The film mixes battle scenes with actual footage from the landings and allows for character development instead of just a bunch of guy's grouped together. Wayne deserved his Oscar nomination for his role but you cant leave out the supporting cast. John Agar in possibly his best role and Forrest Tucker as his old adversary also Cassell/Brown and Webb proving equally up to the rolls and a young Richard Jaeckel all playing there parts with zest.
When you look at the events it was based on, the Island hopping of hard bitter fighting the slaughter of both sides on Iwo Jima its self 4,000+ U.S. casualties and 21,000 Japanise you can see why this film is compulsory viewing for all new Marine recruits.
I also believe that this film would have been a masterpiece had it been made without the restrictions of the time compared with the films of today like "Saving Private Ryan".
Whatever your own thoughts are on the film when you next watch it just remember those who fought there and REMAIN there................
William Manchester notwithstanding
5/10 I remember seeing this film as a child and wondering if combat looked as antiseptic as it does in Sands of Iwo Jima, then the Japanese soldiers dropped into a foxhole of Marines and started bayoneting them. The scene still frightens me, regardless of how many times I've seen Saving Private Ryan or Band of Brothers.2 years ago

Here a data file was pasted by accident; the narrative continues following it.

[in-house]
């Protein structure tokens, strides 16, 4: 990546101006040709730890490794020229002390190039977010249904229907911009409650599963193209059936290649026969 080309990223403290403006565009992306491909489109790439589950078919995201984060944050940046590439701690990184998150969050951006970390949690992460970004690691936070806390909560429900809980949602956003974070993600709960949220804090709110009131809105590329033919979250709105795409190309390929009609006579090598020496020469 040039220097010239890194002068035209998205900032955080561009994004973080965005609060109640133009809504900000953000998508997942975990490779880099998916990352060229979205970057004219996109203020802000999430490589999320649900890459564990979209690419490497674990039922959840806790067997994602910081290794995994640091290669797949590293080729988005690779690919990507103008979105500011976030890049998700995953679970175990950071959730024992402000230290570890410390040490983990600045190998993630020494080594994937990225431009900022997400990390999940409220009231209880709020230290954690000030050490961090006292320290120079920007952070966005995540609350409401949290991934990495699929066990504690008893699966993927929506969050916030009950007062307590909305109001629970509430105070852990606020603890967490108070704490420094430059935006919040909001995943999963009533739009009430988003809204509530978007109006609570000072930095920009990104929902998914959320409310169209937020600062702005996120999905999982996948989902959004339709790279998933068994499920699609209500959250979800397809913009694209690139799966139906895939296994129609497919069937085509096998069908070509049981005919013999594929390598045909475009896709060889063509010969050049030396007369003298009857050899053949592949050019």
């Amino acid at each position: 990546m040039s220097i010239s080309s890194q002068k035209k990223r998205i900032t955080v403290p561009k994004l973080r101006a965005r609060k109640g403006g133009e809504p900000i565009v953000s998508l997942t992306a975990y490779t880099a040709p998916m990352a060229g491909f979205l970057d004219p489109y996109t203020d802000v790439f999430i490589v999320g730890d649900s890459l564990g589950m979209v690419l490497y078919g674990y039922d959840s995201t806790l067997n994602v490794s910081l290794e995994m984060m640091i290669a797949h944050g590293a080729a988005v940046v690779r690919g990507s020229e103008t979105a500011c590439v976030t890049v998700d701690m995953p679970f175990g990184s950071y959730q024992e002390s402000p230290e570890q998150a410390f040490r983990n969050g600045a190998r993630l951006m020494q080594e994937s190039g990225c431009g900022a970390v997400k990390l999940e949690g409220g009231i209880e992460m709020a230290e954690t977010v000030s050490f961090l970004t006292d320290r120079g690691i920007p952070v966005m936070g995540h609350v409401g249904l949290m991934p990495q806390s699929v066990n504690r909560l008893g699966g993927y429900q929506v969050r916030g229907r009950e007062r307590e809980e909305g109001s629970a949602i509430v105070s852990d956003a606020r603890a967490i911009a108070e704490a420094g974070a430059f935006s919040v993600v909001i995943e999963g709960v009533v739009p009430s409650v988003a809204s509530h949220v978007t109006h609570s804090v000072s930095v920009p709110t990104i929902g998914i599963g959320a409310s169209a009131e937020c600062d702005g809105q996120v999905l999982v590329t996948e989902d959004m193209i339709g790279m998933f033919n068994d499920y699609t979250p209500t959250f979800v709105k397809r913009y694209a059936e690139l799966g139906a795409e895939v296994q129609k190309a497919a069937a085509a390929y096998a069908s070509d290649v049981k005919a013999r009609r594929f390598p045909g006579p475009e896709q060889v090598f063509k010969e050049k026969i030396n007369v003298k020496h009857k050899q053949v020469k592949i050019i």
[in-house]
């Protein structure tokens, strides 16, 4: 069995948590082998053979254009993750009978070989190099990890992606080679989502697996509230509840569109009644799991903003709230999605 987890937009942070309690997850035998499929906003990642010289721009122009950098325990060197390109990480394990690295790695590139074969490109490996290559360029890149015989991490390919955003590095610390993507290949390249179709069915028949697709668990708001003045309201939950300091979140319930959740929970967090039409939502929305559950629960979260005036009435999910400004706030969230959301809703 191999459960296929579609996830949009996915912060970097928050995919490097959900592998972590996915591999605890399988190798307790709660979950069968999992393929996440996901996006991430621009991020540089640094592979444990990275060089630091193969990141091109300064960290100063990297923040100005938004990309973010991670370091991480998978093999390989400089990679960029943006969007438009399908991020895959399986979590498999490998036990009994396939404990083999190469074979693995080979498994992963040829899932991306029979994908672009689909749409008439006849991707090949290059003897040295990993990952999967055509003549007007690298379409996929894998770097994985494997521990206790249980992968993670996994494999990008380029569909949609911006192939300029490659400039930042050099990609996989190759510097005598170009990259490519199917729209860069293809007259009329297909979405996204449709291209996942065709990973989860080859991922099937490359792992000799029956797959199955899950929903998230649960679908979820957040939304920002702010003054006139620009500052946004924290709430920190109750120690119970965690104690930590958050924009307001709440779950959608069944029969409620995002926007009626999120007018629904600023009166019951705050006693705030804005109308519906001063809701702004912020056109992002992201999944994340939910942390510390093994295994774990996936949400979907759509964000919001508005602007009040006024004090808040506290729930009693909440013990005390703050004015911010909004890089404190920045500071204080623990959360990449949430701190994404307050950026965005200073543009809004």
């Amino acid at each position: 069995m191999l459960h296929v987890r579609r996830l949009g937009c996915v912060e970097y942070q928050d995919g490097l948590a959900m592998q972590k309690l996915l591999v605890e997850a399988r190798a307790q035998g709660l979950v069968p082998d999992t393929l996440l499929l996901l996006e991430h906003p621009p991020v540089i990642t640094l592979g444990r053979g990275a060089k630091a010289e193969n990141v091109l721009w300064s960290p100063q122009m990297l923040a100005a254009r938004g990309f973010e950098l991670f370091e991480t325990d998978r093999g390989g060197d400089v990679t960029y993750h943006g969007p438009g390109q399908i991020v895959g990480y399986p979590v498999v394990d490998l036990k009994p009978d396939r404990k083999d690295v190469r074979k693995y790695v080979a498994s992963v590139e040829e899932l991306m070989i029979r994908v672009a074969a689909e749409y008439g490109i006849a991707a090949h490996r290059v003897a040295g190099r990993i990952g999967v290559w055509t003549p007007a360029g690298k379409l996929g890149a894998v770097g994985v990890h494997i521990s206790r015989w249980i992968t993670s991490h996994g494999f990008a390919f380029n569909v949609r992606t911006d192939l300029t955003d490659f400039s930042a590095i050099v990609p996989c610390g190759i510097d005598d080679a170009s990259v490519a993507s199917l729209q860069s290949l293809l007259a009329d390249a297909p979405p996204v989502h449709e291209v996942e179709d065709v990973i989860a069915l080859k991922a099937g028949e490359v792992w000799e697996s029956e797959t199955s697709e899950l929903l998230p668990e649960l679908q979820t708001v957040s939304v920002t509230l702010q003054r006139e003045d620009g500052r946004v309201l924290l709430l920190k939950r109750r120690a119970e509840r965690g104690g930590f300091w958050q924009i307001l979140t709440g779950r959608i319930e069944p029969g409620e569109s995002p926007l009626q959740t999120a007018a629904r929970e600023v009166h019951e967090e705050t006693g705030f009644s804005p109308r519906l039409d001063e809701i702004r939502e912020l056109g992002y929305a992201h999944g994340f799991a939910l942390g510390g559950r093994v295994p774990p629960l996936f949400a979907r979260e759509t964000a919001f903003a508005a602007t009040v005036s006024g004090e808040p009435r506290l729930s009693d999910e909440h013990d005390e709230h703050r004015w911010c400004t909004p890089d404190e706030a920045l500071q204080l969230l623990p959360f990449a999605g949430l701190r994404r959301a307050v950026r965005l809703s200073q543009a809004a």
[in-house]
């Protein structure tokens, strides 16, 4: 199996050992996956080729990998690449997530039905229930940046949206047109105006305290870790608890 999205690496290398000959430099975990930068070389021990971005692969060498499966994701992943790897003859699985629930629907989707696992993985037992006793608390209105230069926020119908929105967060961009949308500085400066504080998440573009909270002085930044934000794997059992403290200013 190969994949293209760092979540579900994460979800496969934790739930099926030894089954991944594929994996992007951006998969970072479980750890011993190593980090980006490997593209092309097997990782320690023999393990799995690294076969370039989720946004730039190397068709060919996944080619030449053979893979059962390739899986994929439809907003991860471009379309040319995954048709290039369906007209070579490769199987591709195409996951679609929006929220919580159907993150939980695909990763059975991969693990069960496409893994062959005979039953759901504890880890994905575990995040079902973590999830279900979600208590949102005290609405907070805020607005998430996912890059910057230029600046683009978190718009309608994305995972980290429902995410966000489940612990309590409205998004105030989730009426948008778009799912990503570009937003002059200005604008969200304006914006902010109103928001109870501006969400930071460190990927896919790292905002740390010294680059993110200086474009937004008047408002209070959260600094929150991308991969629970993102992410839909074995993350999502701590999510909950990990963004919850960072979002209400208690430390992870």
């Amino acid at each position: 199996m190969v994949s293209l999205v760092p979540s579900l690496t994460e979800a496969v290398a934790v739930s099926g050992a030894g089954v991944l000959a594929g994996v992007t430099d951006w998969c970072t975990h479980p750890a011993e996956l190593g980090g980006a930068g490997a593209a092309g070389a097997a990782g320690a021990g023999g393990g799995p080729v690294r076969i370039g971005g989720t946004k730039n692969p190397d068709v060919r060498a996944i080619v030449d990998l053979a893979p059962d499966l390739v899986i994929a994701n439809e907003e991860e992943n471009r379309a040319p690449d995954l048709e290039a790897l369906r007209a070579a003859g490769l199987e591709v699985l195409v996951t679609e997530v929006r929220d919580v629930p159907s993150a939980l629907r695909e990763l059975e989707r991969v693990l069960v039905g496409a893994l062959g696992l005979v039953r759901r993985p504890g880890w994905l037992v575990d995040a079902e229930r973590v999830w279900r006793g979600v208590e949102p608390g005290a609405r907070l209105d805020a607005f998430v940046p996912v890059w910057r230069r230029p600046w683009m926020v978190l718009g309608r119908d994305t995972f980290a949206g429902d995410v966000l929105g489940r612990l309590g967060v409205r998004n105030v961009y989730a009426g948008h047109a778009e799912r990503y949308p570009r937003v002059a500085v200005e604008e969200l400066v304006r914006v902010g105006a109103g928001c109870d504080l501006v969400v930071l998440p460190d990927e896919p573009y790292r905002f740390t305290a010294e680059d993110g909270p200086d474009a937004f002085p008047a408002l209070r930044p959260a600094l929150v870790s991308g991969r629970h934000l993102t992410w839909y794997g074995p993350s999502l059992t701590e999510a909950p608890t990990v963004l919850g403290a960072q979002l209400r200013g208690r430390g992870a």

The great William Manchester wrote about being a Marine in the Pacific in his memoir Goodbye, Darkness. He talked about how phony the movie was, how John Wayne-ish and Hollywoodized it portrayed the sort of in-your-face combat he experienced. He and a friend were thrown out of a theater for laughing so hard at the histrionics and the cliches.
Yet, the average viewer would be hard-pressed not to feel for John Wayne's broken, alcoholic Marine non-com, and the squad he commands. The best moment of the film isn't the tragic, inevitable ending, but Wayne's discovery that his love interest is just as damaged and as hurt as he is.
With that in mind--and William Manchester notwithstanding--this is more than just a war movie, and that's why it's so good.
Hypnotic in its flag-waving way...
8/10 For 'Sands of Iwo Jima,' Wayne won his first Academy Award nomination in a role that presented him again as a ruthless leader of men, this time the toughest leatherneck, hated and then loved for his hardness:'In boot camp you learned the book. Out here, you gotta remember the book and learn a thousand things that have never been printed, probably never will be. You gotta learn and you gotta learn fast. And any man that doesn't want to cooperate, I'll make him wish he hadn't been born. Before I'm through with you, you're gonna move like one man and think like one man. If you don't, you're dead.'2 years ago
Wayne plays Sergeant Stryker, a battle-hardened U.S. Marine training a company of raw recruits in New Zealand... He is merciless to his men... They are consistently kept on the go ('If you're nervous, count your toes. I'll do the masterminding around here.'), and they detest him...
The conflict focuses on Stryker and Private First Class Conway (John Agar) who in the end will assume Stryker's position...
At the Battle of Tarawa, one of the bloodiest fights of the whole Pacific campaign, director Allan Dwan establishes his ground rules for describing combat, mixing authentic combat footage with shots of his actors... The few casualties in Stryker's company justifies his methods, and the men begin to respect him...
Allan Dwan's 'Sands of Iwo Jima', anticipated the new vogue for action-packed war movies... His film is quite hypnotic in its flag-waving way...